Tuesday, 17 August 2010
Ok, so I know I’ve not painted the best portrait of Father Dearest in the past, having described his sense of style as remarkably similar to a 14th century Pagan or something to that extent, but what can I say…he’s obviously been paying attention in recent months. I had a phone call from him yesterday morning to say that while on his way to work he had passed a charity shop with the most interesting jacket in its window and that he had popped in and put it on hold for me. Now, when anyone, myself included, uses the word ‘interesting’ to describe an item of clothing it’s usually not in a positive light. I pushed it a little further, “what do you mean by interesting?”, I asked. “Well, its vintage Frank Usher, covered in gold and brown sequins, medium length sleeves, blah blah blah”. I had stopped listening at ‘Frank Usher’. To cut a long story short, I can reveal to you now avid readers, that I am now the proud owner of the most beautiful, exquisite, dashing jacket in the history of history.
Wednesday, 11 August 2010
Great Scott! By Joe! Zara, how you tease me so! Why is it that every store of yours I visit you flaunt the most perfect dress in front of me: so beautifully it sits perched on a hanger just waiting to be bought. Alas – it’s not meant to be, covered in feathers its design rewrites the fairytale and turns this swan into an ugly duckling. Perhaps I should buy it anyway and hang it on my wall in a frame so I can appreciate it as a work of art.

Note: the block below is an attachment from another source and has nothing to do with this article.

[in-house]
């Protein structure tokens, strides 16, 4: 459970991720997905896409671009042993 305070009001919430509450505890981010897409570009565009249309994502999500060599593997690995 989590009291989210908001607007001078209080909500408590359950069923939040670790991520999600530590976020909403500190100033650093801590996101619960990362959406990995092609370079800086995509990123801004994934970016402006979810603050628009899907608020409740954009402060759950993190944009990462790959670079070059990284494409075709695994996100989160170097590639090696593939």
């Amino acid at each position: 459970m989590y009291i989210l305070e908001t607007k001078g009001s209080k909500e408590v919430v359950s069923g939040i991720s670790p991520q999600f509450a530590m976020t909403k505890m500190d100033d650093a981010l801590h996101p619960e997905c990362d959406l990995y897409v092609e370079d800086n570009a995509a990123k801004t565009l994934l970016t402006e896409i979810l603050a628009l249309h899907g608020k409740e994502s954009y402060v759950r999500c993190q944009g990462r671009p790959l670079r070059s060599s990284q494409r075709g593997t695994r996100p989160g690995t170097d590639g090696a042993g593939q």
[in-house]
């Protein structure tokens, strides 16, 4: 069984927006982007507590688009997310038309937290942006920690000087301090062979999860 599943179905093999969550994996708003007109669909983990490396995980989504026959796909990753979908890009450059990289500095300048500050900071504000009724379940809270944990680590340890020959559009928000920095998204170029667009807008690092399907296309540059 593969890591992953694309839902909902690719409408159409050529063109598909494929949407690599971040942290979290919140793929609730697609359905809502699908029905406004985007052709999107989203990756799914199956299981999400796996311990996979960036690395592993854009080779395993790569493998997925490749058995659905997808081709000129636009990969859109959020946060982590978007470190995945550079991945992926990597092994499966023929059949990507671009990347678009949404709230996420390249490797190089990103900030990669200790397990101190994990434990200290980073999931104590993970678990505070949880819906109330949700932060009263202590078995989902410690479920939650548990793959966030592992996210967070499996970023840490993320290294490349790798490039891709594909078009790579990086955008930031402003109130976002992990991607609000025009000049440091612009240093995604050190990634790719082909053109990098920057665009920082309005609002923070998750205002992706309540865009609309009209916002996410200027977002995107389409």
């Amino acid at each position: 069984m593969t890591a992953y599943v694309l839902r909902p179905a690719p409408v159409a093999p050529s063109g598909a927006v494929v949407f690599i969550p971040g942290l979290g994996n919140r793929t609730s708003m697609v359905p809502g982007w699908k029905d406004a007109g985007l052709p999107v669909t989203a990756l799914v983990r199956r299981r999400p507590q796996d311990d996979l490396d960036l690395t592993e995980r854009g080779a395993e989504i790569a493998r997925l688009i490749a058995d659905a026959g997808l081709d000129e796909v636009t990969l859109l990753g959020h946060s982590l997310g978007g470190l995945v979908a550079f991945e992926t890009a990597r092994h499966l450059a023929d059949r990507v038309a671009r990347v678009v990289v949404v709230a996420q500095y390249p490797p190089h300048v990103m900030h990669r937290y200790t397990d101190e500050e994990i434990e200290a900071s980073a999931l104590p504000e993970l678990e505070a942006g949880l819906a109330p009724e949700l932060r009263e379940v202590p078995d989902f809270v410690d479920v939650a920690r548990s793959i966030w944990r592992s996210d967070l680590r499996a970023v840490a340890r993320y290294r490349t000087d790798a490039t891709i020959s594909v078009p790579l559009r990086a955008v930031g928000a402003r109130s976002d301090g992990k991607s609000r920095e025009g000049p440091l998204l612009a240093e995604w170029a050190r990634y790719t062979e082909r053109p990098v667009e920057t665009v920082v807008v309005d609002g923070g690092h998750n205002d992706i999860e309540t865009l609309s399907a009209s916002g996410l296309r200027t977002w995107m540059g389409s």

Thursday, 5 August 2010
T: Minus forty eight hundred hours
Mission: Project Hen Party
Objective: Find a dress
Notes: Oxford Street apparently is not the place to go.
Despite being Europe’s busiest shopping street, with an amazing 548 shops (I wikipedia’d that, obvs) and a worldwide reputation for being THE high-street shopping destination, period, you would think that finding a dress would be as easy as A, B, C.
Even a hop on the Piccadilly Line to Harrods and Harvey Nichols didn’t make much of a difference. In fact if anything, doing so made me confused. The dress I had in mind was black, made from material and be acceptable to wear in public. The shop windows were encouraging me to wear a dress made of clothes pegs, lengthen my legs so I’d appear as tall as the Eiffel Tower or construct an outfit made of hardbacks.